Ghana's cocoa could run out in the next 30 years because it will be harder to grow in a warming climate, experts have warned.
The cocao tree, from which we get the cocoa beans used to make chocolate, thrives only in humid conditions near the equator.
But the plant is under threat from diseases and a changing climate that will suck moisture from the soil and make it impossible to produce a good crop in many areas by 2050, some experts claim.
African nations Ivory Coast and Ghana produce more than half the world’s cocoa but are forecast to be hit by rising temperatures and droughts.
Farmers will be forced to move crops to higher ground, but there is limited space.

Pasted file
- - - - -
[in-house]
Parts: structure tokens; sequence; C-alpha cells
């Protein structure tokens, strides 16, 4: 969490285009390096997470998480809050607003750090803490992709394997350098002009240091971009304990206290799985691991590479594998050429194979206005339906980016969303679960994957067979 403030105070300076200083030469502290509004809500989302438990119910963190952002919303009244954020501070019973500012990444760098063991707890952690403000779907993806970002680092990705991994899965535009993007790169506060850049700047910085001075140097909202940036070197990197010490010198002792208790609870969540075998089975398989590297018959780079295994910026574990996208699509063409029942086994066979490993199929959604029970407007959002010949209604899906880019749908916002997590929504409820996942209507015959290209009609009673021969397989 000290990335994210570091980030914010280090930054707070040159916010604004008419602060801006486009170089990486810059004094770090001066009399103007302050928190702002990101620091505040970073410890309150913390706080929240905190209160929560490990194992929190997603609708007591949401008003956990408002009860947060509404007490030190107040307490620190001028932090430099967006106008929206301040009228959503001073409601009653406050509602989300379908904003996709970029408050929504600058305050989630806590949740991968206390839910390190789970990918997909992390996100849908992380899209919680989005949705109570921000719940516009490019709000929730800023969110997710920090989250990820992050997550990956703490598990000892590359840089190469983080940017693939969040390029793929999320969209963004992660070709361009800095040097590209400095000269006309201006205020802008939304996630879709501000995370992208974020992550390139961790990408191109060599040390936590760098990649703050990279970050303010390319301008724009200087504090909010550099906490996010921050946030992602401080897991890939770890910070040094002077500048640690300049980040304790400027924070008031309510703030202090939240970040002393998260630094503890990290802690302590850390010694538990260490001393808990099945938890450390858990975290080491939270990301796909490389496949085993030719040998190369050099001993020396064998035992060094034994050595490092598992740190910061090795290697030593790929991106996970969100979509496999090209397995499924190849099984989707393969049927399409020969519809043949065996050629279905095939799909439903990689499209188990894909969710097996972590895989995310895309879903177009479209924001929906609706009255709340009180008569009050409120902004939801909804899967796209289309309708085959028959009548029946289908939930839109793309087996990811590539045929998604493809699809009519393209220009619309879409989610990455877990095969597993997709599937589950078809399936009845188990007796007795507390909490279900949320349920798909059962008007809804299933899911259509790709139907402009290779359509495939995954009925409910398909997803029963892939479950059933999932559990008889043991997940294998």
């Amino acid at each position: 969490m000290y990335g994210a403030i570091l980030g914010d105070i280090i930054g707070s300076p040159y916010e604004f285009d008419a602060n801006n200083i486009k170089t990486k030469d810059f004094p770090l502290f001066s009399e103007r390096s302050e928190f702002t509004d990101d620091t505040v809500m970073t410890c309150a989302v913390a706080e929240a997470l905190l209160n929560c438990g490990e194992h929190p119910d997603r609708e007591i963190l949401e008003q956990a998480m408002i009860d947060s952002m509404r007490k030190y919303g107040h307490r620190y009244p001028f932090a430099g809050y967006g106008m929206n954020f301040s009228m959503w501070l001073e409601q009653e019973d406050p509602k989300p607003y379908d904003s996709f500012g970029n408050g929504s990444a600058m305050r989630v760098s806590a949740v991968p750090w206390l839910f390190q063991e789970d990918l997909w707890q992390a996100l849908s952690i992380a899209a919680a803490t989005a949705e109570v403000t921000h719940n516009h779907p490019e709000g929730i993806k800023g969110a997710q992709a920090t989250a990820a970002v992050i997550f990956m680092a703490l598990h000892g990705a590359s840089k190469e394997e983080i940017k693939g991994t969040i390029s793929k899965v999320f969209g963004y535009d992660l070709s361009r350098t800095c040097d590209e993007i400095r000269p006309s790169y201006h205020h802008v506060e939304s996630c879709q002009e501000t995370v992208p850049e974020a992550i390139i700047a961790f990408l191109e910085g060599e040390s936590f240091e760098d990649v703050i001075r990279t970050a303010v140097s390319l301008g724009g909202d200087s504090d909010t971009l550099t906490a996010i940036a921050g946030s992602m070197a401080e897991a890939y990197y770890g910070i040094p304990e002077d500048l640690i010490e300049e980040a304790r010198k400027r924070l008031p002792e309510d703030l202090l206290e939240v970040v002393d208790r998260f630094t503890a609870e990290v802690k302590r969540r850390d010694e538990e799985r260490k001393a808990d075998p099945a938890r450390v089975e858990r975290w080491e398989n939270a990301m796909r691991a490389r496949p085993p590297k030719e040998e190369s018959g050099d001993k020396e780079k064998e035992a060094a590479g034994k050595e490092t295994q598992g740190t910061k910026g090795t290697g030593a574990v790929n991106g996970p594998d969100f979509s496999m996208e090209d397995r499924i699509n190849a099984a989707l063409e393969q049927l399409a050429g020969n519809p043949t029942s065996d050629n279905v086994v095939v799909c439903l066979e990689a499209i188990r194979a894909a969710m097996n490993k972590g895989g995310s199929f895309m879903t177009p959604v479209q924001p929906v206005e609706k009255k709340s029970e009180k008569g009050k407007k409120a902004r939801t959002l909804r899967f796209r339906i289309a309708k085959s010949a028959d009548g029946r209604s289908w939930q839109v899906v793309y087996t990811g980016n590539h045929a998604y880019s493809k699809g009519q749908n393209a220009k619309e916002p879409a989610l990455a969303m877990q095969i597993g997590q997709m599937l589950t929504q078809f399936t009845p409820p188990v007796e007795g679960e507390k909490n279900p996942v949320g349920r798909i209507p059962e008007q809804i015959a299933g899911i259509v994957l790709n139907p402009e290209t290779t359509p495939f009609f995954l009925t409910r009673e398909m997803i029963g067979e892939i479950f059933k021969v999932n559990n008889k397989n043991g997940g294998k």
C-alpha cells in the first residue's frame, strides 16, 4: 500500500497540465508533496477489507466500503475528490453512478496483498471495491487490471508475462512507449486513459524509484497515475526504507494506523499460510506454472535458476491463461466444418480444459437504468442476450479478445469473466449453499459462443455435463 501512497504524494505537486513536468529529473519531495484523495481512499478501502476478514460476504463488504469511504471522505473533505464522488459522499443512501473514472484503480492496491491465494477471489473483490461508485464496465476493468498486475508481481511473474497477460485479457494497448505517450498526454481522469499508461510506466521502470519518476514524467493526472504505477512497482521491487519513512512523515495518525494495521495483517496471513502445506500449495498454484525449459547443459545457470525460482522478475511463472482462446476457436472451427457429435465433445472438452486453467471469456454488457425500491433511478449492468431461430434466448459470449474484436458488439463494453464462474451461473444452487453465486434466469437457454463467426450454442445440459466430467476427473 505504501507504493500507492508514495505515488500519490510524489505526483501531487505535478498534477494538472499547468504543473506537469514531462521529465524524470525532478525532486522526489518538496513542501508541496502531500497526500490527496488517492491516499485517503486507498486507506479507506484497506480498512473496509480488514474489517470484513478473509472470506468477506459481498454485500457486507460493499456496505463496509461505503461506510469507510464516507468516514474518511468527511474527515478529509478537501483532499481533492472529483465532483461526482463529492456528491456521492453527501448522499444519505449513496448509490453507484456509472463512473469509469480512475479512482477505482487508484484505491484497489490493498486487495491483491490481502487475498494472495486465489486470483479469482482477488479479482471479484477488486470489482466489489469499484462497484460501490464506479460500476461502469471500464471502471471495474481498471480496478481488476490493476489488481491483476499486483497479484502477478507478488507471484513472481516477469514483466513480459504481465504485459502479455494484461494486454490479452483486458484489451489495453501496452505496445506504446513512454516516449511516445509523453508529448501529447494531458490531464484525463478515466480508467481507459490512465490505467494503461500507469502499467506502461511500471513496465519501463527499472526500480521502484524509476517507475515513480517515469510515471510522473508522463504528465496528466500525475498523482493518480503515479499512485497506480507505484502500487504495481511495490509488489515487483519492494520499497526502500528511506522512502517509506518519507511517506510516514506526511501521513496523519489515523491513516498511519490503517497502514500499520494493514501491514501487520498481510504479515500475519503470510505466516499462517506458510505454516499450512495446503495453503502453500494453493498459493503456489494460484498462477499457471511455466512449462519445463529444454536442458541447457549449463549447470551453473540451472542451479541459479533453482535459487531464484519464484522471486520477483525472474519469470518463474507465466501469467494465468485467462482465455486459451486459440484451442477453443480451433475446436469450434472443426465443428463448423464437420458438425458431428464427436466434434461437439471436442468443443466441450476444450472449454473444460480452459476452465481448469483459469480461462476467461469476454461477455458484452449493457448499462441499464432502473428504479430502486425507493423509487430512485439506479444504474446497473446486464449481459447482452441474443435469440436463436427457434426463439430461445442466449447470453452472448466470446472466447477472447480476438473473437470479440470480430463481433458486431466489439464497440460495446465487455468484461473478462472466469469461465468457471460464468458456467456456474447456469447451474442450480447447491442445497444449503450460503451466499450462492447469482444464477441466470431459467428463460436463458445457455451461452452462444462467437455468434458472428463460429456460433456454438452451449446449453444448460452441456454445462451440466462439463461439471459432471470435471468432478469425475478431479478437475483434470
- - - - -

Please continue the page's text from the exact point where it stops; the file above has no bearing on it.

Doug Hawkins, of Hardman Agribusiness, says part of the problem is most cocoa is produced by poor families who cannot afford fertilisers and pesticides.
“All the indicators are that we could be looking at a chocolate deficit of 100,000 tonnes a year in the next few years,” he said.
Scientists funded by choc giant Mars are working on creating new genetically modified hybrids of the cacao tree that they hope can withstand hotter and drier weather and still produce high quality cocoa.